August 22 - 28, 2002 Issue No. 600
Shaikh Azizur Rahman
Poverty, corruption and market-demand combine to make pornography a Bangladeshi cottage industry Shaikh Azizur Rahman, in Dhaka, reports
Human rights groups, women activists and religious organisations have strongly condemned the growing pornographic film industry, in which Bangladeshi men secretly film themselves having sex with their wives and sell the tapes in markets in Bangladesh and abroad.
The condemnation follows seizures of thousands of pornographic films and the arrests of more than 35 men across Bangladesh in the last four months. While most of the men were arrested on charges of illegal production, sale and rental of pornographic materials, some were arrested for appearing in such films.
The production and sale of pornographic materials are banned in conservatively Muslim Bangladesh, where public displays of affection between men and women are frowned upon. Acting in porn films is illegal and carries a maximum punishment of six months in jail.
However, human rights activists claim these punishments are not enough. "Keeping their wives in the dark the husbands filmed the videos and sold them in the market. It is extremely offensive. These men deserve very harsh punishments," said Rakhi Das Purakayastha, a leader from Bangladesh Mahila Parishad the country's largest women's rights group.
In Jessore district police arrested one man on charges of forcing his bride to have sex in front of a camera. The bride of one month was brought to the police by a women's group. Activists say that most of the wives who are forced to act in such films cannot speak out because they cannot afford to go against their husbands publicly.
"In a conservative society the average woman, who is totally dependent on her husband, would rather commit suicide than take him to court or to the police," says Sigma Huda, president of Bangladesh Human Rights Implementation Council.
"One day a bus conductor shocked me by saying that he had seen me in a blue movie. Later, I found out that my husband had filmed us during our intimate moments in our hotel room at a sea resort and he sold copies of the film," said a 27-year-old woman from the port city of Chittagong. To escape further embarrassment, the woman left her hometown and has sought refuge in a slum in Dhaka where she is still living with her husband.
"I have had to forgive my husband because I have no place to go." Now to protect her identity she has put on a head-to-toe veil (burq'a niqab) for the first time in her life and said that she could never return to her hometown.
The woman recently found a job as a cook and told her new employer, "I am afraid to face friends and relatives. He has exposed our bedroom to the public. Yet I cannot take any action against him because he is my husband and I have to live my whole life with him."
Recently, in Saudi Arabia and Kuwait, police seized and destroyed more than 10,000 pornographic video films, many of which were made in Bangladesh. Police in Saudi Arabia arrested a group of Bangladeshis whom they suspect of smuggling and selling pornographic material. Intelligence sources in Dhaka claim that the smuggling and sale of illicit videos has been happening for about three years. Since these films are made in a "natural" atmosphere and the women are amateurs they have very high demand in the Gulf countries.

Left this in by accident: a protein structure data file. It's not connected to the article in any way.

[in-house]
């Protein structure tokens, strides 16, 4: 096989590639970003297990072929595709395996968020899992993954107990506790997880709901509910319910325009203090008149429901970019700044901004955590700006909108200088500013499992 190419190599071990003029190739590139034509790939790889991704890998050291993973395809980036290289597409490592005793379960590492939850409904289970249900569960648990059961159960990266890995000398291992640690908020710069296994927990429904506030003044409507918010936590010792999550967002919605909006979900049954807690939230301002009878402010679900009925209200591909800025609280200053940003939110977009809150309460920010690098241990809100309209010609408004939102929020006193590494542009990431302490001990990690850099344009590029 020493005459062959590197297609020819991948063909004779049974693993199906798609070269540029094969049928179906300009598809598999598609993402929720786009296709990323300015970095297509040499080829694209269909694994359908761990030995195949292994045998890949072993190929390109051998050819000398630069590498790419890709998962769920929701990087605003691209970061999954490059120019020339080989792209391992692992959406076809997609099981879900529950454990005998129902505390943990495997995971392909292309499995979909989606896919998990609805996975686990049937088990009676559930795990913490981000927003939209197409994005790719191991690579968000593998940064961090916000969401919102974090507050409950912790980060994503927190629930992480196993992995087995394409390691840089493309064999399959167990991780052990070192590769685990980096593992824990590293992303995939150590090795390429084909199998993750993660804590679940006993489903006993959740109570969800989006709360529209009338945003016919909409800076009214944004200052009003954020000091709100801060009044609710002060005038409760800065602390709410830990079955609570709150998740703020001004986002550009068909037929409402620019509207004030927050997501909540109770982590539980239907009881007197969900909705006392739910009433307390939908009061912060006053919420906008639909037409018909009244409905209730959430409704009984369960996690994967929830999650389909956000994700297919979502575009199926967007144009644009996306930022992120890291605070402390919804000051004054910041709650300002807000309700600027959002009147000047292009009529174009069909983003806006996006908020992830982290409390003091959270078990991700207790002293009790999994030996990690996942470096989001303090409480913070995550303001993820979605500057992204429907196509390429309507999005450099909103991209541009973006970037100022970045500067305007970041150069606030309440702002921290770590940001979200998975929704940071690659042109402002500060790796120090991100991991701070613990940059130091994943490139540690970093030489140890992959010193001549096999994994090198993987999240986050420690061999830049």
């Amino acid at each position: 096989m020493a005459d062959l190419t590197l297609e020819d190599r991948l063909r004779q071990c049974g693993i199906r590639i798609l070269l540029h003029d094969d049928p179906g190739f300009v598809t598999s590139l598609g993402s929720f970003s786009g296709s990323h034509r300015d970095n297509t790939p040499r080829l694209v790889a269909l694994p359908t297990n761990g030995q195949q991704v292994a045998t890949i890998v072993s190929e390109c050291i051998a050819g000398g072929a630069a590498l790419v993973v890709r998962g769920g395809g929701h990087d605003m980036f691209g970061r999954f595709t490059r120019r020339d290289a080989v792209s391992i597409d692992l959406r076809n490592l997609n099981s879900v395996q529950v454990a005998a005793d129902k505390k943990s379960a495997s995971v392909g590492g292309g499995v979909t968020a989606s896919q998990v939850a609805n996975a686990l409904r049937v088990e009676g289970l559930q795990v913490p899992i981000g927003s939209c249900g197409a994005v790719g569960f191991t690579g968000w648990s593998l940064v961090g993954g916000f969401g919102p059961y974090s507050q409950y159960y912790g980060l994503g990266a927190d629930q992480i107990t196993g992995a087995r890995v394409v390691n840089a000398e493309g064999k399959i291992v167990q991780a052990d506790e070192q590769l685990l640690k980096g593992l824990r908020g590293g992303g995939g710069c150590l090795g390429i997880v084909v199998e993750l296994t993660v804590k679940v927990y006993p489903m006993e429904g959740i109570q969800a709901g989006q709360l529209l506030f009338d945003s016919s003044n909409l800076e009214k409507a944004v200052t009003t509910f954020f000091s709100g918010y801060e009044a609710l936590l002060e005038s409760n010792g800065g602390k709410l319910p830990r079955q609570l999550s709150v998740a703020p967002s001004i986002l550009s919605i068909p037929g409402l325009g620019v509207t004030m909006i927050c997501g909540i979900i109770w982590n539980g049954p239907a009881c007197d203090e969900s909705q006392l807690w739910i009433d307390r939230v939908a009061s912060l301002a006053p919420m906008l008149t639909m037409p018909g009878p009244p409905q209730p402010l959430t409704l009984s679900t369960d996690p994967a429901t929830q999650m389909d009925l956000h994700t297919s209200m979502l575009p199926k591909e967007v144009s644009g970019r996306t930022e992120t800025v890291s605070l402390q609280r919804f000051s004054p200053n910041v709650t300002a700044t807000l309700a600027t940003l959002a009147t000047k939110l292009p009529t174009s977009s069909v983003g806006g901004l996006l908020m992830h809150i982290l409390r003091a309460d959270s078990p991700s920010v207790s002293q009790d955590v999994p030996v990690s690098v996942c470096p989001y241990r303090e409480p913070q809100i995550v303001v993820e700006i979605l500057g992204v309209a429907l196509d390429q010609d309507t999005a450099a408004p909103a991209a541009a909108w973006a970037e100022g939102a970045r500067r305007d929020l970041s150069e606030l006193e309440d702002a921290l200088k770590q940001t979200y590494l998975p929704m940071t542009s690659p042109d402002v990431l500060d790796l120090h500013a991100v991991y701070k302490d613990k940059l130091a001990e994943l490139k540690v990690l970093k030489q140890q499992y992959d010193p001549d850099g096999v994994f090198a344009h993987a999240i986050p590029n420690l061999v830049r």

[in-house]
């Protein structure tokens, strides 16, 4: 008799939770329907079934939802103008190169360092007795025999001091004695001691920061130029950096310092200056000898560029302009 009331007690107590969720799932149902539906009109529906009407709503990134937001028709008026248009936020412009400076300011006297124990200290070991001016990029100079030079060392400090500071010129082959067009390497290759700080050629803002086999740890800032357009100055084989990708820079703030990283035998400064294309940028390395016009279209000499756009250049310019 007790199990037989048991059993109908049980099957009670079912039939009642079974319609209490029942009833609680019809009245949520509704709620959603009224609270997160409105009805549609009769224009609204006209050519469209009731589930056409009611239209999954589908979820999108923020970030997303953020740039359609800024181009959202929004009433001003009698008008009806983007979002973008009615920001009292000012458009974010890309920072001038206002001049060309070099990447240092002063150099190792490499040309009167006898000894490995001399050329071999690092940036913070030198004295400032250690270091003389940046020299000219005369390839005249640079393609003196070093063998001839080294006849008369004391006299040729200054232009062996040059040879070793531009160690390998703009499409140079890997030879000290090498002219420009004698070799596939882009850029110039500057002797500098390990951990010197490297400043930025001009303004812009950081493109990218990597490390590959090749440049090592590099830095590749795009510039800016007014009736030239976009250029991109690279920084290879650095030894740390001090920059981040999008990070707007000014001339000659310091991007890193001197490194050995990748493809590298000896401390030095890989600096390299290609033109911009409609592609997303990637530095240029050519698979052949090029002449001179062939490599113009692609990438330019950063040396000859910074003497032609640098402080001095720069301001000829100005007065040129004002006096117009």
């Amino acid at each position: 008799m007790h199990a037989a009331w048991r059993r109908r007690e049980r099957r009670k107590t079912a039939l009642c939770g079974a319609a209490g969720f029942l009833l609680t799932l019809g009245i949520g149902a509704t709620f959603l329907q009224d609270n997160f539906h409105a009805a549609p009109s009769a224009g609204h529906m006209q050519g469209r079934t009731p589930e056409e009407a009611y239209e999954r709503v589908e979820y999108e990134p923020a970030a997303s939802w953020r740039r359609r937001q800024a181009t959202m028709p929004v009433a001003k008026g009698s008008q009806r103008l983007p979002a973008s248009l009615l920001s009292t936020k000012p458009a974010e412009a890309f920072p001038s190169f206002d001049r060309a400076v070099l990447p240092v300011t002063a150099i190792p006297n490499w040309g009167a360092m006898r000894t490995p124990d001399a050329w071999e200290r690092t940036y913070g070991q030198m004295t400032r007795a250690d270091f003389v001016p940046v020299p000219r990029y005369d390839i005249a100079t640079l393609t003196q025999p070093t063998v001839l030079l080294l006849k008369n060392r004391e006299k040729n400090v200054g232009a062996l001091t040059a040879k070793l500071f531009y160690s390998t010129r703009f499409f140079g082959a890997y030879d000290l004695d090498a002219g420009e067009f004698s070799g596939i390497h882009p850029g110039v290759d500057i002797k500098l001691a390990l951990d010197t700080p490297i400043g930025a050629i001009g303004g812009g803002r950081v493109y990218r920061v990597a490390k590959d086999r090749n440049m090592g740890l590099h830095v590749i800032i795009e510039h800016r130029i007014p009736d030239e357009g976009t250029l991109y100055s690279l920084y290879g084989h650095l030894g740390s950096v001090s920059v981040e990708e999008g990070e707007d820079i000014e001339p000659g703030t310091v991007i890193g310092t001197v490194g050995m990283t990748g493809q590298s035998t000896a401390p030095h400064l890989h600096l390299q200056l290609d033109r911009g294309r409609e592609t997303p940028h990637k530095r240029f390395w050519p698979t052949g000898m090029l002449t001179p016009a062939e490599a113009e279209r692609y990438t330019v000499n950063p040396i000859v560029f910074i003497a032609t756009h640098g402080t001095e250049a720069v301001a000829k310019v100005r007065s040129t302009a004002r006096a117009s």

In Bangladesh police are now searching for a doctor and former minister of parliament who have been charged with appearing in pornographic films.
Bangladeshi government's drive against pornography also includes crackdown on the domestic porn film market. Pornographic films including Videos, CDs and DVDs are freely available in some of Dhaka's most chic shopping plazas.
The Bangladeshi government is quite concerned with the spread of pornography in the country and is planning drastic measures to "eradicate the culture of pornography", said Altaf Hossain Chowdhury, the home minister.
"Only a few husbands have reached such low morals so as to shoot their wives in the nude and sell the pictures. We will be sure to eradicate this menace of pornography in our country we consider it to be against the fundamental tenets of our religion," he said.
But concerned activists believe that the government will not be able to take the necessary actions against the men pursuing careers in pornography and its sale. "Sellers set up in posh areas of Dhaka by bribing corrupt policemen. Police visit the culprits at their places regularly to collect their bribes. These policemen will never act against those men," said Sumana, a Dhaka-based TV actress and women's rights campaigner. Much needs to be done in the public sphere, it seems, before the privacy of that most private of places, the bedroom, can be adequately protected.
© Copyright Al-Ahram Weekly
Created: August 30, 2002
Last modified: September 9, 2002
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